Contents of Scottish Highland retreat to be sold in Edinburgh

Lyon & Turnbull are to sell the contents of Torridon House, a true Highland Victorian Country House, on October the 28th 2015. Lying beneath the dramatic mountain ridges of Beinn Alligin and Liathach, Torridon House has been lived in by the Earls of Lovelace since the 1960s.

The Drawing Room Torridon HouseThe contents of Torridon House, valued at half a million pounds include an accumulation of items and works of art from the various other houses the Lovelace family have owned over the previous two centuries, notably Ockham Park and Horsley Towers in Surrey.

“It’s an extraordinary place and it has an extraordinary story to tell,” said Peter Lovelace the 5th Earl. “I have reluctantly decided to sell the house and its contents and I sincerely hope people will be interested in buying a piece of Highland history, there are many beautiful things in the sale and I shall be sorry to see them go, but it is time for me to hand on their care to a new generation.”

The Hall Torridon HouseAmongst the items in the sale are  a set of 16 Victorian oak gothic style dining chairs £15,000-25,000,  an 18th century Anglo Indian parquetry mother of pearl and brass inlaid occasional table £8,000-12,000. There is an early 18th century Japanese black and gilt lacquer cabinet on stand £8,000-12,000 and a large late 19th century Amritsar carpet £4,000-6,000.

There are also ceramics  a set of three 18th century Chinese armorial export porcelain chargers £4,000-6,000 and books, including the log books of the HMS Sloop Swift, HMS Champion and HMS Daphne £300-400 and many paintings in the sale  Gavin Strang continued, “As with any good Country House Sale there is a real mix of  items in the sale. Many of them have strong links to the King family.”

Torridon Estate was bought in the 1950s by the 4th Earl of Lovelace from lands belonging to the Lord of the Isles. The 4th Earl moved the family moved from Beinn Damph House in the 1960s as the new public road was thought to be too close and they settled in Torridon House.

The Library Torridon HouseThe Lovelace title belongs to the King family, who trace their history back to Exeter. Sir Peter King (c.1669-1734) was the maternal nephew of the philosopher John Locke, regarded as one of the most influential Enlightenment thinkers and known as the ‘Father of Classical Liberalism’. Gavin Strang, Managing Director of Lyon & Turnbull said, “A portrait of Sir Peter hangs in one of the rooms at Torridon and is one of many wonderful paintings we have in the sale.” From 1714 Sir Peter was Chief Justice of the Common Pleas and was made Lord Chancellor in 1725. An impressive portrait of Sir Peter as Lord Chancellor hangs in the dining room at Torridon. He was created Baron King of Ockham (the family seat being Ockham Park) in the same year and two years later was a pall bearer at the funeral of Sir Isaac Newton.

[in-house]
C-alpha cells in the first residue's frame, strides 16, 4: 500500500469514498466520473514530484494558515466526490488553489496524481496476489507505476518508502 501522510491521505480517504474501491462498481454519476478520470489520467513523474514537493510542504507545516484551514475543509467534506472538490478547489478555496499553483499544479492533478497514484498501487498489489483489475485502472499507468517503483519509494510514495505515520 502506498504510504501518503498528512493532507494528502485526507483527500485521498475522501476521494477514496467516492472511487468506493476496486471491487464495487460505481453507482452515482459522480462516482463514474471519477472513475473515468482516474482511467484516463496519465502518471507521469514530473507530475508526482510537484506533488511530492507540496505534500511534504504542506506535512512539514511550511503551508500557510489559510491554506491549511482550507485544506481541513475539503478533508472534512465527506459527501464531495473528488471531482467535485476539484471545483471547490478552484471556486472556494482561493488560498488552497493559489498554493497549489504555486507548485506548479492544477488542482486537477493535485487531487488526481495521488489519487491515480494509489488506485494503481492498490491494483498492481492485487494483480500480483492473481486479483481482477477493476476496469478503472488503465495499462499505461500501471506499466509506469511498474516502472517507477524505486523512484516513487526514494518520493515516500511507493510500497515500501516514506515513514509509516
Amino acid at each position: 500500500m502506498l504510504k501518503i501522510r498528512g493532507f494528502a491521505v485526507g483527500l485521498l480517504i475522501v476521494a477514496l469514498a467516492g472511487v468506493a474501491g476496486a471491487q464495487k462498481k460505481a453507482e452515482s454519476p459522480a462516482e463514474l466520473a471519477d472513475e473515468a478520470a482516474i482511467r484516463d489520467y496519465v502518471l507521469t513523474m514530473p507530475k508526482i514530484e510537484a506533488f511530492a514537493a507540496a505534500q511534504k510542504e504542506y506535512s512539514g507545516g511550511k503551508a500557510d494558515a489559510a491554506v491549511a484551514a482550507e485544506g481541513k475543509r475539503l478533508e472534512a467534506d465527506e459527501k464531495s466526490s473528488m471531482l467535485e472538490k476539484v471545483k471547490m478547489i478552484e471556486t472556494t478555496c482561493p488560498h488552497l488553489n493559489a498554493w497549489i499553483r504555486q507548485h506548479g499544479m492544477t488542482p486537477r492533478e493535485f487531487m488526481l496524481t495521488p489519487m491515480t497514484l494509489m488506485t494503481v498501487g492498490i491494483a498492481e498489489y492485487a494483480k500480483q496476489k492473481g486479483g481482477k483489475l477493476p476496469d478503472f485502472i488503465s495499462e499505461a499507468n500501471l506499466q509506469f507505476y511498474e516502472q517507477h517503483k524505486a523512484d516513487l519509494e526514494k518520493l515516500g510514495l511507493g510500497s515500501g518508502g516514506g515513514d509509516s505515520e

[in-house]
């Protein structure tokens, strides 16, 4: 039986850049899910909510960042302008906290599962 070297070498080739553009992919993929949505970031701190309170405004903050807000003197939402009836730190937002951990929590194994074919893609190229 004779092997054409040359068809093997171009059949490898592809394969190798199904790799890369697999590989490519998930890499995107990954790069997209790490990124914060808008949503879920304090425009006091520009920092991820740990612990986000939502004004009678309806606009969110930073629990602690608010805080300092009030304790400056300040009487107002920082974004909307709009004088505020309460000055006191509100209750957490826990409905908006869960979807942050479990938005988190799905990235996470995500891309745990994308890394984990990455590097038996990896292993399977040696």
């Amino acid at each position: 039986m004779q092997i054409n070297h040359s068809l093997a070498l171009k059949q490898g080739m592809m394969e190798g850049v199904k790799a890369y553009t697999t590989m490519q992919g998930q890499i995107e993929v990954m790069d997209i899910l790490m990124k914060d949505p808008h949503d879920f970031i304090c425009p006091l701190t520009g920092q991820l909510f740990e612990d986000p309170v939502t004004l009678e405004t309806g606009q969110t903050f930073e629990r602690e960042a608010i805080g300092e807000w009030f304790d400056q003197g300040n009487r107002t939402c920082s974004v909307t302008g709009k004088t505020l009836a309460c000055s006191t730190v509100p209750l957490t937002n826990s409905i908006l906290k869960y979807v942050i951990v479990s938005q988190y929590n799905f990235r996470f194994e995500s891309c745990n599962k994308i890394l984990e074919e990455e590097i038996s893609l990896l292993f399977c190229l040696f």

Sir William, 8th Baron (1805 – 1893) was raised to the peerage as 1st Earl of Lovelace in Queen Victoria’s Accession Honours list of 1838. In 1835 he had married Ada Byron, only daughter of the celebrated poet Lord Byron. She was an important figure in her own right; a mathematician and writer, she is known for her work on Charles Babbage’s early mechanical computer and is often regarded as the first computer programmer. In the mid 1800’s the 1st Earl acquired Horsley Towers, built by Sir Charles Barry, and set about expanding it in the gothic style from the 1840s. Strang explained “There are a number of significant items of gothic furniture at Torridon which probably trace their roots back to Horsley Towers. He also improved both Ockham Park and Ashley Combe in Somerset in an Italianate style between the 1830s and 1860s. It was he who added the Ben Damph Estate in Torridon to the family’s properties in the 1880s.”

In the early 20th century, many of the Lovelace houses passed on to new owners. The 1st Earl’s grandson Sir Peter, the 4th Earl (1905-1964), divided his time between Torridon and Africa from the 1920s; an enormous buffalo head in the gun room at Torridon House is a memento of his time in Africa. In 1951 the 4th Earl married Baroness Von Blixen-Finecke, the widow of a friend from his African days and a relation of the celebrated Out of Africa author Karen Blixen. It is their son Peter, the 5th Earl, who is selling Torridon and creating the opportunity to buy a wide variety of ‘country house’ items with this illustrious family pedigree.

The sale will be on view to the public on October the 25th to the 27th, before the contents are sold in Edinburgh on the 28th October.

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